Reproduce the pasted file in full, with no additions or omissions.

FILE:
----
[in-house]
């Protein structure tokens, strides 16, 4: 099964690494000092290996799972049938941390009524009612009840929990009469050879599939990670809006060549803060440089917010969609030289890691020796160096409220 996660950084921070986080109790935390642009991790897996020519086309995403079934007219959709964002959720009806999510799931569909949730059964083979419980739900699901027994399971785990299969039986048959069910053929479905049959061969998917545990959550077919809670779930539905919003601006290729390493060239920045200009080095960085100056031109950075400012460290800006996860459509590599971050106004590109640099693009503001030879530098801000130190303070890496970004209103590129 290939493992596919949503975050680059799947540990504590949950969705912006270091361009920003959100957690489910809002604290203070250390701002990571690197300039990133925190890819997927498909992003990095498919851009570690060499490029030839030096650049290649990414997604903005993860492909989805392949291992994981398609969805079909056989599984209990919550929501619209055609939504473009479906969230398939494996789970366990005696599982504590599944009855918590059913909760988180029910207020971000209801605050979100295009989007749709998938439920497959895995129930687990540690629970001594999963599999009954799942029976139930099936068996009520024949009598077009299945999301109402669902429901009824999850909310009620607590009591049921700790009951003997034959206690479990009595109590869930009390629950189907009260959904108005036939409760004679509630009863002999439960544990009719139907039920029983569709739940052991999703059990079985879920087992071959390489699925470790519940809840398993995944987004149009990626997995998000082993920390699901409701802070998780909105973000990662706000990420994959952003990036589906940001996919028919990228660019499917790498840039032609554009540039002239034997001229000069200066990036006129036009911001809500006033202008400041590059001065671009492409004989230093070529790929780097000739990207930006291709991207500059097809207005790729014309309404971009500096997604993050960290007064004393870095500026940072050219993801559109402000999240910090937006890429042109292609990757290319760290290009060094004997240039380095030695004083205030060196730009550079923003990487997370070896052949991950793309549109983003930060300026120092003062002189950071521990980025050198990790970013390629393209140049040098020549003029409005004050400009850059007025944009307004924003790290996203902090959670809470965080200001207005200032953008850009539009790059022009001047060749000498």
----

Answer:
[in-house]
């Protein structure tokens, strides 16, 4: 099964690494000092290996799972049938941390009524009612009840929990009469050879599939990670809006060549803060440089917010969609030289890691020796160096409220 996660950084921070986080109790935390642009991790897996020519086309995403079934007219959709964002959720009806999510799931569909949730059964083979419980739900699901027994399971785990299969039986048959069910053929479905049959061969998917545990959550077919809670779930539905919003601006290729390493060239920045200009080095960085100056031109950075400012460290800006996860459509590599971050106004590109640099693009503001030879530098801000130190303070890496970004209103590129 290939493992596919949503975050680059799947540990504590949950969705912006270091361009920003959100957690489910809002604290203070250390701002990571690197300039990133925190890819997927498909992003990095498919851009570690060499490029030839030096650049290649990414997604903005993860492909989805392949291992994981398609969805079909056989599984209990919550929501619209055609939504473009479906969230398939494996789970366990005696599982504590599944009855918590059913909760988180029910207020971000209801605050979100295009989007749709998938439920497959895995129930687990540690629970001594999963599999009954799942029976139930099936068996009520024949009598077009299945999301109402669902429901009824999850909310009620607590009591049921700790009951003997034959206690479990009595109590869930009390629950189907009260959904108005036939409760004679509630009863002999439960544990009719139907039920029983569709739940052991999703059990079985879920087992071959390489699925470790519940809840398993995944987004149009990626997995998000082993920390699901409701802070998780909105973000990662706000990420994959952003990036589906940001996919028919990228660019499917790498840039032609554009540039002239034997001229000069200066990036006129036009911001809500006033202008400041590059001065671009492409004989230093070529790929780097000739990207930006291709991207500059097809207005790729014309309404971009500096997604993050960290007064004393870095500026940072050219993801559109402000999240910090937006890429042109292609990757290319760290290009060094004997240039380095030695004083205030060196730009550079923003990487997370070896052949991950793309549109983003930060300026120092003062002189950071521990980025050198990790970013390629393209140049040098020549003029409005004050400009850059007025944009307004924003790290996203902090959670809470965080200001207005200032953008850009539009790059022009001047060749000498």